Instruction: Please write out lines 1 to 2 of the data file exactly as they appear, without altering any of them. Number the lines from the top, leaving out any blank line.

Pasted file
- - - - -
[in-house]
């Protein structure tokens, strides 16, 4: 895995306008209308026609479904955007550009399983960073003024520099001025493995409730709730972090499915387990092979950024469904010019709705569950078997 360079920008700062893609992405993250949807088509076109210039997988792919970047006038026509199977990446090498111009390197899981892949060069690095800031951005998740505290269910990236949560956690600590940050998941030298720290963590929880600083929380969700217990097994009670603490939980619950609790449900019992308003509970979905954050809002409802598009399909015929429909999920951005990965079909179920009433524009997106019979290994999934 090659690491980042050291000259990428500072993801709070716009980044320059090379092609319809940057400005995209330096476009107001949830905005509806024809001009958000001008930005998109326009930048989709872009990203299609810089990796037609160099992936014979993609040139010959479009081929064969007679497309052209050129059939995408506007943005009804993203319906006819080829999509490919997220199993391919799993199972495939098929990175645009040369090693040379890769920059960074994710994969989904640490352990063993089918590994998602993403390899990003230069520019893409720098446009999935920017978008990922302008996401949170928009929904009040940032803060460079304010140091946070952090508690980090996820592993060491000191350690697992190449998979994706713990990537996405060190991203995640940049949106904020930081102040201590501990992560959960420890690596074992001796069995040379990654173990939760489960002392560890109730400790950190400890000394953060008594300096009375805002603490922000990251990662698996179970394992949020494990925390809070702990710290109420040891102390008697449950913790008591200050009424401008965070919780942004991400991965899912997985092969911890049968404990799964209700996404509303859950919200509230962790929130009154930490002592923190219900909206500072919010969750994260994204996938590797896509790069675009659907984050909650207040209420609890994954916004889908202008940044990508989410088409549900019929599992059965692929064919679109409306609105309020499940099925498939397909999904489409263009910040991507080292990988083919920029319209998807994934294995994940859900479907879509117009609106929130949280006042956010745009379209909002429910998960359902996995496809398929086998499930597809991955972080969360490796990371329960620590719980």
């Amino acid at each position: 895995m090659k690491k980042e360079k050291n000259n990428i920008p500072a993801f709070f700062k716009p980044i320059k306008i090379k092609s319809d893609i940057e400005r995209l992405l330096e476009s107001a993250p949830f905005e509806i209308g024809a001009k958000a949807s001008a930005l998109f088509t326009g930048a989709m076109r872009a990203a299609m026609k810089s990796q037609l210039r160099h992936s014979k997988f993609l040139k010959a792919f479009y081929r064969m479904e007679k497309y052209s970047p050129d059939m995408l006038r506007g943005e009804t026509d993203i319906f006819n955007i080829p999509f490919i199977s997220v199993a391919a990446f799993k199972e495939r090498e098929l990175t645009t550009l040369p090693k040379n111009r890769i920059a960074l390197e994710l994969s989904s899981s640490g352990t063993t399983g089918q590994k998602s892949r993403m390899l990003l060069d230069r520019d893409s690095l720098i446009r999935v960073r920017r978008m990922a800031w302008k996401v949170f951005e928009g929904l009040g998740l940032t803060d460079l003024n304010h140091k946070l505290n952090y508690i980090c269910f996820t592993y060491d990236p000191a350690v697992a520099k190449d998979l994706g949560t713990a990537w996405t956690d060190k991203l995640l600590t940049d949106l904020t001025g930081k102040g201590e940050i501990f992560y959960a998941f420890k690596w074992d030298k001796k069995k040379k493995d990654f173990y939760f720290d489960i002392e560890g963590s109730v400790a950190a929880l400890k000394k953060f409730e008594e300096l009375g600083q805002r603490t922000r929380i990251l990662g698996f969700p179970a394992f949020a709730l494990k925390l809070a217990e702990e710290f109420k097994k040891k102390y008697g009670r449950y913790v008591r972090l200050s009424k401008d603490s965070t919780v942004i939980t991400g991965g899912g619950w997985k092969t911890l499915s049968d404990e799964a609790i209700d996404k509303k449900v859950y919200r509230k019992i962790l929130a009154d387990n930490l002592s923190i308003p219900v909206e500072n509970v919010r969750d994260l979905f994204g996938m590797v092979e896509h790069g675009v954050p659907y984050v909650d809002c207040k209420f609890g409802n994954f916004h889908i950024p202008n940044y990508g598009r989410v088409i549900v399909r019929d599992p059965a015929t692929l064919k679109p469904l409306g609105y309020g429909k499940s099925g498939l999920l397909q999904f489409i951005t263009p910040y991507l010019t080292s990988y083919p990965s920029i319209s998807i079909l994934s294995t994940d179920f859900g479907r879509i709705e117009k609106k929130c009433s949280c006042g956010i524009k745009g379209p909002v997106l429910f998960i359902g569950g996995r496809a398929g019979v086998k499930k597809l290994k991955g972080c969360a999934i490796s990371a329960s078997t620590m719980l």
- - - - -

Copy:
[in-house]
């Protein structure tokens, strides 16, 4: 895995306008209308026609479904955007550009399983960073003024520099001025493995409730709730972090499915387990092979950024469904010019709705569950078997 360079920008700062893609992405993250949807088509076109210039997988792919970047006038026509199977990446090498111009390197899981892949060069690095800031951005998740505290269910990236949560956690600590940050998941030298720290963590929880600083929380969700217990097994009670603490939980619950609790449900019992308003509970979905954050809002409802598009399909015929429909999920951005990965079909179920009433524009997106019979290994999934 090659690491980042050291000259990428500072993801709070716009980044320059090379092609319809940057400005995209330096476009107001949830905005509806024809001009958000001008930005998109326009930048989709872009990203299609810089990796037609160099992936014979993609040139010959479009081929064969007679497309052209050129059939995408506007943005009804993203319906006819080829999509490919997220199993391919799993199972495939098929990175645009040369090693040379890769920059960074994710994969989904640490352990063993089918590994998602993403390899990003230069520019893409720098446009999935920017978008990922302008996401949170928009929904009040940032803060460079304010140091946070952090508690980090996820592993060491000191350690697992190449998979994706713990990537996405060190991203995640940049949106904020930081102040201590501990992560959960420890690596074992001796069995040379990654173990939760489960002392560890109730400790950190400890000394953060008594300096009375805002603490922000990251990662698996179970394992949020494990925390809070702990710290109420040891102390008697449950913790008591200050009424401008965070919780942004991400991965899912997985092969911890049968404990799964209700996404509303859950919200509230962790929130009154930490002592923190219900909206500072919010969750994260994204996938590797896509790069675009659907984050909650207040209420609890994954916004889908202008940044990508989410088409549900019929599992059965692929064919679109409306609105309020499940099925498939397909999904489409263009910040991507080292990988083919920029319209998807994934294995994940859900479907879509117009609106929130949280006042956010745009379209909002429910998960359902996995496809398929086998499930597809991955972080969360490796990371329960620590719980």